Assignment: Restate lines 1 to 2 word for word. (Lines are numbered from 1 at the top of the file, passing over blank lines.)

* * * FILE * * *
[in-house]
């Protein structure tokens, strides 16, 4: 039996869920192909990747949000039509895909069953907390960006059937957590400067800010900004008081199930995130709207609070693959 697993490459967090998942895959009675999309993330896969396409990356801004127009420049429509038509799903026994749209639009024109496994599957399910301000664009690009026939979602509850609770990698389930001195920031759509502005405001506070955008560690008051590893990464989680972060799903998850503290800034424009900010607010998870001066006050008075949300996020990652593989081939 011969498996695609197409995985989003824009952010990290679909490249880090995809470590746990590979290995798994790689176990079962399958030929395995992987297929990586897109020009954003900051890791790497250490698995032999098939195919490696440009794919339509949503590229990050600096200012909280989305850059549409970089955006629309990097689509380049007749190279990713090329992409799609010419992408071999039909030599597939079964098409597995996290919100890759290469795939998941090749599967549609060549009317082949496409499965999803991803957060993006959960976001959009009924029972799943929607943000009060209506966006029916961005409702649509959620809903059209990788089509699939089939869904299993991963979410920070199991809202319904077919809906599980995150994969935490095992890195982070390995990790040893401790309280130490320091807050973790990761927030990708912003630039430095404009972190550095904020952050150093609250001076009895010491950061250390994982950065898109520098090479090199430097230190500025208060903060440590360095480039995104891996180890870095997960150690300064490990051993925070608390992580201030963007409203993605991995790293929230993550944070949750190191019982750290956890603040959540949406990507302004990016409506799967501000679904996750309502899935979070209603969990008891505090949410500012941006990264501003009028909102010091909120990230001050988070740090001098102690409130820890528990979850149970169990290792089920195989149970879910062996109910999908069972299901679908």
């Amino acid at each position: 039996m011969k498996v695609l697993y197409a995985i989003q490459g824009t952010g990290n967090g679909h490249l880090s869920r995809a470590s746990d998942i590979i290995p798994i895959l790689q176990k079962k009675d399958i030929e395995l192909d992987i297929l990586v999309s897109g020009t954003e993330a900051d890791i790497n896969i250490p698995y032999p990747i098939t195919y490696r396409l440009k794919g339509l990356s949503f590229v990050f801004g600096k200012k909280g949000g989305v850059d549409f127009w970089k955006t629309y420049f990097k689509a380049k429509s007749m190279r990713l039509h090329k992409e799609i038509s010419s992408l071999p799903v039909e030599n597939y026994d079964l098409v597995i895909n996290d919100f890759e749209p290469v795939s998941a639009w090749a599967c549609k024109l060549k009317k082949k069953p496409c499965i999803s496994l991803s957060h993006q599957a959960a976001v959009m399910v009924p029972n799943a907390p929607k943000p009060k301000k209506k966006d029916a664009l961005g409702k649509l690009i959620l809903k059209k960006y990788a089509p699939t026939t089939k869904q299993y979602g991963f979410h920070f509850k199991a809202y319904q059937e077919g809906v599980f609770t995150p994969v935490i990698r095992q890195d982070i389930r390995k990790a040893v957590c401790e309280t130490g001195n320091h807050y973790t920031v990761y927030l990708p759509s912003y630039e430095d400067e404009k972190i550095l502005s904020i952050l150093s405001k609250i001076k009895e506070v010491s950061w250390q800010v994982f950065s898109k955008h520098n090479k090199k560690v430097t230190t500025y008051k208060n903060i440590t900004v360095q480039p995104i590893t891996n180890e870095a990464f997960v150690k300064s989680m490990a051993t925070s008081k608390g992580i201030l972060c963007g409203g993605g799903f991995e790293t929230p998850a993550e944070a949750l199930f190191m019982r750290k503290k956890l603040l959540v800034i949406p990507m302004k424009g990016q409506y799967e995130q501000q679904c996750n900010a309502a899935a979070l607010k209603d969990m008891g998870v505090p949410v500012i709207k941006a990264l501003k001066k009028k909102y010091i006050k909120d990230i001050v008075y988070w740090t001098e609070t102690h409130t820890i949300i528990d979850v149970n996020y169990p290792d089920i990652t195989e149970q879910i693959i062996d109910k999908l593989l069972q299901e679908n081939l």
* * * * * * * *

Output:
[in-house]
């Protein structure tokens, strides 16, 4: 039996869920192909990747949000039509895909069953907390960006059937957590400067800010900004008081199930995130709207609070693959 697993490459967090998942895959009675999309993330896969396409990356801004127009420049429509038509799903026994749209639009024109496994599957399910301000664009690009026939979602509850609770990698389930001195920031759509502005405001506070955008560690008051590893990464989680972060799903998850503290800034424009900010607010998870001066006050008075949300996020990652593989081939 011969498996695609197409995985989003824009952010990290679909490249880090995809470590746990590979290995798994790689176990079962399958030929395995992987297929990586897109020009954003900051890791790497250490698995032999098939195919490696440009794919339509949503590229990050600096200012909280989305850059549409970089955006629309990097689509380049007749190279990713090329992409799609010419992408071999039909030599597939079964098409597995996290919100890759290469795939998941090749599967549609060549009317082949496409499965999803991803957060993006959960976001959009009924029972799943929607943000009060209506966006029916961005409702649509959620809903059209990788089509699939089939869904299993991963979410920070199991809202319904077919809906599980995150994969935490095992890195982070390995990790040893401790309280130490320091807050973790990761927030990708912003630039430095404009972190550095904020952050150093609250001076009895010491950061250390994982950065898109520098090479090199430097230190500025208060903060440590360095480039995104891996180890870095997960150690300064490990051993925070608390992580201030963007409203993605991995790293929230993550944070949750190191019982750290956890603040959540949406990507302004990016409506799967501000679904996750309502899935979070209603969990008891505090949410500012941006990264501003009028909102010091909120990230001050988070740090001098102690409130820890528990979850149970169990290792089920195989149970879910062996109910999908069972299901679908």